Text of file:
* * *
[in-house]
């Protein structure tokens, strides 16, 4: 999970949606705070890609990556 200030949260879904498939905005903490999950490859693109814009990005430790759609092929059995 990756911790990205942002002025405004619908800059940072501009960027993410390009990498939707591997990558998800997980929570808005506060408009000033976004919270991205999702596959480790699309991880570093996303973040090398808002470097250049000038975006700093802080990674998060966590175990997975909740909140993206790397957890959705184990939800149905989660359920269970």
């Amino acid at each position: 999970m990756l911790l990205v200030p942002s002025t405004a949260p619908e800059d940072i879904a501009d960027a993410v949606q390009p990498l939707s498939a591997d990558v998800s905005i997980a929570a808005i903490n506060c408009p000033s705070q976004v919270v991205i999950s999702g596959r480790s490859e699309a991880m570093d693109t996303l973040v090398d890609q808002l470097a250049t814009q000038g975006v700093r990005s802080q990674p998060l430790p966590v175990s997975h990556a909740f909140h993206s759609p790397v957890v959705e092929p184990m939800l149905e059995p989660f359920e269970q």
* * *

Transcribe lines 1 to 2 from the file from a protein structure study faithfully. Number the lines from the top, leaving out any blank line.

[in-house]
């Protein structure tokens, strides 16, 4: 999970949606705070890609990556 200030949260879904498939905005903490999950490859693109814009990005430790759609092929059995 990756911790990205942002002025405004619908800059940072501009960027993410390009990498939707591997990558998800997980929570808005506060408009000033976004919270991205999702596959480790699309991880570093996303973040090398808002470097250049000038975006700093802080990674998060966590175990997975909740909140993206790397957890959705184990939800149905989660359920269970």